There is nothing intrinsically valuable about being enshrined in the National Baseball Hall of Fame and Museum in Cooperstown, NY. The Hall of Fame does not pay the former players and contributors who are elected. An induction does not grant a player an additional number of hits, wins, or World Series rings. The only reason that being in the Hall of Fame matters is because generations of fans have agreed that it does.
Tomorrow, at 5 p.m. Busch Stadium time, the Hall of Fame's 2016 class will be announced. One player who is absolutely worthy of induction, Ken Griffey Jr., will be inducted. Others who are also worthy may also be inducted: leading contenders, according to the Ryan Thibs Hall of Fame ballot tracker as of the time of posting, include Mike Piazza, Jeff Bagwell, and Tim Raines.
While my memories of Raines are after his peak, the others are players I remember as dominant forces of nature in a sport in which a vast majority of players cluster together. Good for them.
Unlikely to make the Hall of Fame, however, are any of the eight former St. Louis Cardinals on the ballot. I don't expect a lot of tears shed for David Eckstein, Troy Glaus, Mark Grudzielanek, nor Randy Winn: four former Cardinals with a combined zero votes on the 169 ballots compiled so far on the Thibs tracker.
All four had nice careers, but none is even close to meeting the standards that the Hall of Fame has established over time (that all four have a higher career WAR than Hall of Famer Tommy McCarthy is less an argument in favor of the four and more an indictment of McCarthy's selection).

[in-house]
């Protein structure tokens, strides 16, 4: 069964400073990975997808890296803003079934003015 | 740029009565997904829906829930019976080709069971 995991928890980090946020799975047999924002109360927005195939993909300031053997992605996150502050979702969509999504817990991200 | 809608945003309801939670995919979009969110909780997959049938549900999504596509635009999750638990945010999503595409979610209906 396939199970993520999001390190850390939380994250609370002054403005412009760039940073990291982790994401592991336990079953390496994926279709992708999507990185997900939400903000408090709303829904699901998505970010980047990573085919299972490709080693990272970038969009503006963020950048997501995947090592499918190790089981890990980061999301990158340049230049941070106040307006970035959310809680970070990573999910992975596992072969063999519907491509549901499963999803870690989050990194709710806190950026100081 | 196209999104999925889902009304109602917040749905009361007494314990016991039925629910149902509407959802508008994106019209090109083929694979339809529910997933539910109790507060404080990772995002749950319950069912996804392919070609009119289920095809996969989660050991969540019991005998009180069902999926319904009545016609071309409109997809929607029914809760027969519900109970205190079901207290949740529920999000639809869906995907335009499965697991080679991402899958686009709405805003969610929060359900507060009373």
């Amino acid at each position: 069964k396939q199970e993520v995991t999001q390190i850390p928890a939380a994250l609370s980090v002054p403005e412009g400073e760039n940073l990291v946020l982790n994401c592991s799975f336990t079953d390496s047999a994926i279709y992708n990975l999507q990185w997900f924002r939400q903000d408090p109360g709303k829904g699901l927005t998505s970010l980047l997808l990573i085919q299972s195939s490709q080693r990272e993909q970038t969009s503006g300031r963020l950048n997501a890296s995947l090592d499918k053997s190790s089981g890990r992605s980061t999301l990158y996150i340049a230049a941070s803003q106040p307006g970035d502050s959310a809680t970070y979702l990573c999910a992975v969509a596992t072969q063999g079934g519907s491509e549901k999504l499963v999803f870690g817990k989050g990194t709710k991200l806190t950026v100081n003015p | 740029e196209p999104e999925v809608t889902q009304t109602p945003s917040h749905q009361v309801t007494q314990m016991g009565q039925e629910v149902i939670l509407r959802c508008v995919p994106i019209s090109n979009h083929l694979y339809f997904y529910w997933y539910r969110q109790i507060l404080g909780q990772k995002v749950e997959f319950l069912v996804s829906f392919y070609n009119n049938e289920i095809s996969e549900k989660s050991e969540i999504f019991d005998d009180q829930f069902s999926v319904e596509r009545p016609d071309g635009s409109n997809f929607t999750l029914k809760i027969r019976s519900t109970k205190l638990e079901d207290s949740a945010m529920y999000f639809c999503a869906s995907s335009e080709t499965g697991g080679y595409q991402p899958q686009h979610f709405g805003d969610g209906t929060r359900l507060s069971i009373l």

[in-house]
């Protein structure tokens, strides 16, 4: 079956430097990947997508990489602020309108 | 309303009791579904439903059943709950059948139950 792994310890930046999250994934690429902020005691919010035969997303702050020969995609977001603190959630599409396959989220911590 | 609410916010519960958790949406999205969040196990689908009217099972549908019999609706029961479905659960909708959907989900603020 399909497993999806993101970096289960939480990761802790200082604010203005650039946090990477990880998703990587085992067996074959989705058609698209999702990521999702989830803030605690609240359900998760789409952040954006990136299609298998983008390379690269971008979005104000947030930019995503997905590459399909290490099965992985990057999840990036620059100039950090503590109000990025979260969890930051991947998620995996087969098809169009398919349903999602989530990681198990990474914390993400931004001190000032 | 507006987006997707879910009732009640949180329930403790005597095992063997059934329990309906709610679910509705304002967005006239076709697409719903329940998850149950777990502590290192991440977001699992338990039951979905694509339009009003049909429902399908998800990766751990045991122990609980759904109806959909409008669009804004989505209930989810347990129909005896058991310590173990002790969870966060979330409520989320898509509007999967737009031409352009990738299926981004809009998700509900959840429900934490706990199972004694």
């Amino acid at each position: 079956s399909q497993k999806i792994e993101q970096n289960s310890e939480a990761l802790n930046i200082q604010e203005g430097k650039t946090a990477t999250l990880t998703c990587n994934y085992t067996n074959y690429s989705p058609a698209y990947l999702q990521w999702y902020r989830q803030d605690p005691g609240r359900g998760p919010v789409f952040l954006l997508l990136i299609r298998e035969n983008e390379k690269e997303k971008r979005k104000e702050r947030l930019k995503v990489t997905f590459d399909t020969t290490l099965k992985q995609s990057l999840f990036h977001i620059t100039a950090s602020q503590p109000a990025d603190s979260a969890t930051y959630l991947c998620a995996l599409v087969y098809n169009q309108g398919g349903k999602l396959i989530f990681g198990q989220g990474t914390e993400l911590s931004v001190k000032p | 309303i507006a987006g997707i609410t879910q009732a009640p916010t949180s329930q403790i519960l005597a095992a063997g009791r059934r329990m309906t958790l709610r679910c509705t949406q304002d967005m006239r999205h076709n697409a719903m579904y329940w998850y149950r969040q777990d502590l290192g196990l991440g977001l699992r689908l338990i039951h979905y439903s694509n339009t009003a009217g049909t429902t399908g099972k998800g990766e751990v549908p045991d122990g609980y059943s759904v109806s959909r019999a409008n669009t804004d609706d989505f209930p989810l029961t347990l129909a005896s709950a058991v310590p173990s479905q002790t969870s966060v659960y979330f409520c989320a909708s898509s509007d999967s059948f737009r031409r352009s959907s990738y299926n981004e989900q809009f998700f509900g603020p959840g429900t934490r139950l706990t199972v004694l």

The real problem is that other ex-Cardinals have virtually no chance of induction on Wednesday. Larry Walker, he of more career WAR than Gary Carter, Tony Gwynn, and Ernie Banks, is currently polling at 13.6% on the Hall of Fame tracker, and his recent voting results suggest this pace may be optimistic.
Jim Edmonds, who exceeds the career WAR totals of Yogi Berra, Hank Greenberg, and Willie Stargell, is currently polling at 2.4%; he would need to more than double this pace just to stay in the ballot next year.
In previous generations, both Walker and Edmonds are players who would have a very good chance to make the Hall of Fame. Among eligible players, only Bill Dahlen and Lou Whitaker accumulated more career WAR as position players than Larry Walker without currently being in the Hall of Fame or currently being on the Hall of Fame ballot.
As has been addressed repeatedly on this site, Jim Edmonds has a stronger career resume than a number of current Hall of Fame center fielders. Edmonds has a 9.6 career WAR edge over Kirby Puckett, who made the Hall of Fame on his first ballot in 2001.
What's strange is that, while I'm annoyed at the likelihood of Edmonds falling off the ballot, I wouldn't vote for him. Jim Edmonds certainly meets the criteria for Hall of Fame worthiness, as has been established over the years and decades, in a vacuum. Yet there are ten players I would argue meet the criteria even more resoundingly.